Winnipeg transit workers continue to question the City’s concern about the safety of bus drivers as the City and workers wait for a report on the current safety protocols on transit buses. Local 1505-Winnipeg, MB, which was never consulted for the report, says the agency is putting drivers at even more risk because transit inspectors have been coming on buses to ask operators to point out which passengers didn’t pay fares. The review of transit safety was ordered after bus driver Irving Fraser was stabbed to death by a rider in February. “Transit said they were going to consult with us. We have about three weeks left until the report is to be released and still nothing. We are totally in the dark,” said Local President John Callahan who fears the report will not address many of the issues the union has been raising for months. Read more.
A Canadian Labour Congress (CLC) report on the ATU Local 113 crisis is “riddled with omissions and specious interpretations of the events” surrounding Bob Kinnear and Unifor’s Jerry Dias’ scheme to raid the Toronto Local, writes RankandFile.ca. The report seems uninterested and unwilling to address key issues including who paid for the three full page newspaper ads from Kinnear and when exactly was the first contact between Kinnear and Unifor about raiding the Local. Furthermore, RankandFile.ca writes, “The contempt for ATU in CLC Investigator Barry Thorsteinson’s report oozes in every section, he talks about reprisals against members (there has been zero evidence this has occurred), the uncooperativeness during the investigation and their attacks on the CLC President.” Read more.
Buffalo transit workers rally for fair contract, improved service
It’s been nine years since Niagara Frontier Transportation Authority (NFTA) workers have had a new contract, and members of Local 1342-Buffalo, NY kicked their campaign into high gear with a rally calling on the agency to bargain fairly and improve bus service for riders. “It’s absolutely unacceptable that these hard-working men and women have to go to work every single day for nine years, and not only worry about their job, worry about whether or not the routes that they serve in our community are going to be cut, every single day,” said New York State Senator Tim Kennedy, who joined the workers at the protest. “But they do so and are not getting paid the fair wages that they should be.” Read more.
Lessons from the collapse of Bridj
Bridj, a startup that tried to merge the technology of Uber with buses, has abruptly shut down due to funding issues, revealing important lessons about how successful public transit works. First, public transportation is costly. There is a reason why public transportation systems historically require subsidies – they are expensive to build, operate, and maintain. Fares only will not cover all of the costs. The public sector is able to provide the subsidies that keeps public transportation going, largely through vehicles such as a percentage of state sales taxes. Without its private sector funding, Bridj could no longer support itself. This is not unique – take a look at the Uber. That company lost $2.8 billion on $6.5 billion in revenue last year. Once the private sector decides to stop subsiding Uber, it, too, will face either restructuring and downsizing or the final curtain. Read more.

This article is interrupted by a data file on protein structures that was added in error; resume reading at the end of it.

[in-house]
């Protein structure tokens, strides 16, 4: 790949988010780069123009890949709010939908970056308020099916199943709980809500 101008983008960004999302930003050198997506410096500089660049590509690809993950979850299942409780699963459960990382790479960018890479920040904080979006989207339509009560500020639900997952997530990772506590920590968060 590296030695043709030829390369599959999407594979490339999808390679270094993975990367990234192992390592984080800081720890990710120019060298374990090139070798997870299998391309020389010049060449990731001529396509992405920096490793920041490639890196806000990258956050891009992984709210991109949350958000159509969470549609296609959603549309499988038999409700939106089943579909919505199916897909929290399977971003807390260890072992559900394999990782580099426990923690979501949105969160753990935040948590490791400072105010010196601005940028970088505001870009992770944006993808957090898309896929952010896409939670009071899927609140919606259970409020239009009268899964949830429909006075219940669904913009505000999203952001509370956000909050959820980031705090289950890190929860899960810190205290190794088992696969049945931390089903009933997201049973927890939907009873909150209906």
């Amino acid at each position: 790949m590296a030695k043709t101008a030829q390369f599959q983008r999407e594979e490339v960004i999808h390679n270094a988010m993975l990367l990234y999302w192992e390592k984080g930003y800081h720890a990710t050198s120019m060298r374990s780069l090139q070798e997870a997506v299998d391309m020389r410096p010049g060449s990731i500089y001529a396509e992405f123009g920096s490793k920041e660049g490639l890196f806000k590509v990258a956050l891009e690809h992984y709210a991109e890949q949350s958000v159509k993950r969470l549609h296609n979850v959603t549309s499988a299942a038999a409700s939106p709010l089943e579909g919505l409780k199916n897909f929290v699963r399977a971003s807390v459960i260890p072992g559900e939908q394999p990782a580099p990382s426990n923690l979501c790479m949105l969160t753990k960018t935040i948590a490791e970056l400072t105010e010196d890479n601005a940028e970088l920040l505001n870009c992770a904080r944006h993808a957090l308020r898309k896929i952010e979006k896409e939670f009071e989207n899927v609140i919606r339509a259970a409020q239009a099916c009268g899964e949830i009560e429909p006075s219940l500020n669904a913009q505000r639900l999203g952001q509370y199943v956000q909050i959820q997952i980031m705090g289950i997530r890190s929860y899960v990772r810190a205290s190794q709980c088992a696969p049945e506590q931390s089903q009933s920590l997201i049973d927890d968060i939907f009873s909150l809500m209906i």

CEO pay increases to 347 times average workers
The rich keep getting richer and workers keep getting left behind according to a new AFL-CIO report on executive pay. In 2016 CEO pay rose nearly 6 percent to an average of $13.1 million per year in 2016 – 347 times more money than the average rank-and-file worker. This comes as more good-paying American jobs have been outsourced contributing to the growing income inequality. Mondelēz International, which makes Nabisco products, represents one of the most egregious examples of CEO-to-worker pay inequality. Mondelēz CEO Irene Rosenfeld made more than $16.7 million in 2016 – about $8,000 per hour. This comes as the company closed its Oreo cookie line at a Nabisco factory in Chicago, sending 600 jobs to Mexico, where workers face poor labor and safety standards. Read more.
Calgary transit workers slam city decision to lay off 60
The safety of the Calgary Light Rail system could be at serious risk as Calgary Transit announced layoffs of 60 workers who maintain the system, says ATU Local 583, who represents the workers. Replacing veteran employees with lower-paid contractors to do the job of maintaining, cleaning or doing snow removal on the platforms could be disastrous. “It can be dangerous — really dangerous — if they’re not in communication with drivers and properly trained,” said the Local. “We’ve got people who have been there for 30 years for god’s sakes, because they love their jobs.” Read more.
Not all heroes wear capes
A South Carolina school bus driver is being hailed as a hero for helping 56 students off her bus before it burst into flames. Two students in the back of the bus noticed smoke and told the bus driver, who got the kids off the bus in under a minute and called 911 for help. “We are so proud of our bus driver,” said school district Superintendent Scott Turner. “She did exactly what she was trained to do. She was calm. She kept the students calm. She made sure they were safe. They were her first priority. She’s our hero today.” The ATU applauds this school bus driver for her quick action. Read more.